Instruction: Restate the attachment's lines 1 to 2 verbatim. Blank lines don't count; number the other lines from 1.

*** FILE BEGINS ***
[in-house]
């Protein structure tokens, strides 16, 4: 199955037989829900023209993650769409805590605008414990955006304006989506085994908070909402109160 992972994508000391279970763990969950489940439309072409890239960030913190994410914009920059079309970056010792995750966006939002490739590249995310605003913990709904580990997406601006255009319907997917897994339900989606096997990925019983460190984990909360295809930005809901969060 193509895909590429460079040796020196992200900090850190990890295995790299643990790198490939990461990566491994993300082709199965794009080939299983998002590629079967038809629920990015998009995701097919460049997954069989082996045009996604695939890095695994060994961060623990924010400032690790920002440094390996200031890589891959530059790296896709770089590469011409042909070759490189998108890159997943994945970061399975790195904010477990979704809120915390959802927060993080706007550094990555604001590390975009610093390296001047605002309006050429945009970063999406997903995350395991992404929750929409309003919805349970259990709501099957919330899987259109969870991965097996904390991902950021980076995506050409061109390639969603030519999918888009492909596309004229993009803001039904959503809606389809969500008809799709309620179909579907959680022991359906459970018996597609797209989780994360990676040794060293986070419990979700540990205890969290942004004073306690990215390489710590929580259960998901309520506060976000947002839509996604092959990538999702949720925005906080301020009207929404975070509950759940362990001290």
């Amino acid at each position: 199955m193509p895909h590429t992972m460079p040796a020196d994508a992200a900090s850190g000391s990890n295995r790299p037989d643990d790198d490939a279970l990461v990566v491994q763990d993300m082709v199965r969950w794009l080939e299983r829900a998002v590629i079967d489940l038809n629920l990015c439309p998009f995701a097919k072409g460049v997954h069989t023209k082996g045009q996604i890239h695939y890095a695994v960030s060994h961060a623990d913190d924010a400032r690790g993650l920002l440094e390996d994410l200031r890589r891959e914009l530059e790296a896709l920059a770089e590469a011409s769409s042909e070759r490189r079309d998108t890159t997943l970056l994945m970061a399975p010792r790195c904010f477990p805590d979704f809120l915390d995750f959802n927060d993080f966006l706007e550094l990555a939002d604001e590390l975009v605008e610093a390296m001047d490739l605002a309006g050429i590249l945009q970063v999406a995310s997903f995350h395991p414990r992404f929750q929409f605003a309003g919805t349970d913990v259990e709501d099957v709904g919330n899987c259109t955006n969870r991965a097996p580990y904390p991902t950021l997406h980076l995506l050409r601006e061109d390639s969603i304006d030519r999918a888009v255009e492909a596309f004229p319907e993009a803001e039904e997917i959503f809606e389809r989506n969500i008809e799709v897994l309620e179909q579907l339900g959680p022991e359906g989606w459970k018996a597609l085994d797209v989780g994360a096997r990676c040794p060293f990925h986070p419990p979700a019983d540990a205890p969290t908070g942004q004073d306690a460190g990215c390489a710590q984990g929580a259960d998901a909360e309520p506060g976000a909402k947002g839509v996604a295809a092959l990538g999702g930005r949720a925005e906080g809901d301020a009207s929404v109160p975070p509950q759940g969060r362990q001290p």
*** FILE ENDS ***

[in-house]
């Protein structure tokens, strides 16, 4: 199955037989829900023209993650769409805590605008414990955006304006989506085994908070909402109160 992972994508000391279970763990969950489940439309072409890239960030913190994410914009920059079309970056010792995750966006939002490739590249995310605003913990709904580990997406601006255009319907997917897994339900989606096997990925019983460190984990909360295809930005809901969060 193509895909590429460079040796020196992200900090850190990890295995790299643990790198490939990461990566491994993300082709199965794009080939299983998002590629079967038809629920990015998009995701097919460049997954069989082996045009996604695939890095695994060994961060623990924010400032690790920002440094390996200031890589891959530059790296896709770089590469011409042909070759490189998108890159997943994945970061399975790195904010477990979704809120915390959802927060993080706007550094990555604001590390975009610093390296001047605002309006050429945009970063999406997903995350395991992404929750929409309003919805349970259990709501099957919330899987259109969870991965097996904390991902950021980076995506050409061109390639969603030519999918888009492909596309004229993009803001039904959503809606389809969500008809799709309620179909579907959680022991359906459970018996597609797209989780994360990676040794060293986070419990979700540990205890969290942004004073306690990215390489710590929580259960998901309520506060976000947002839509996604092959990538999702949720925005906080301020009207929404975070509950759940362990001290």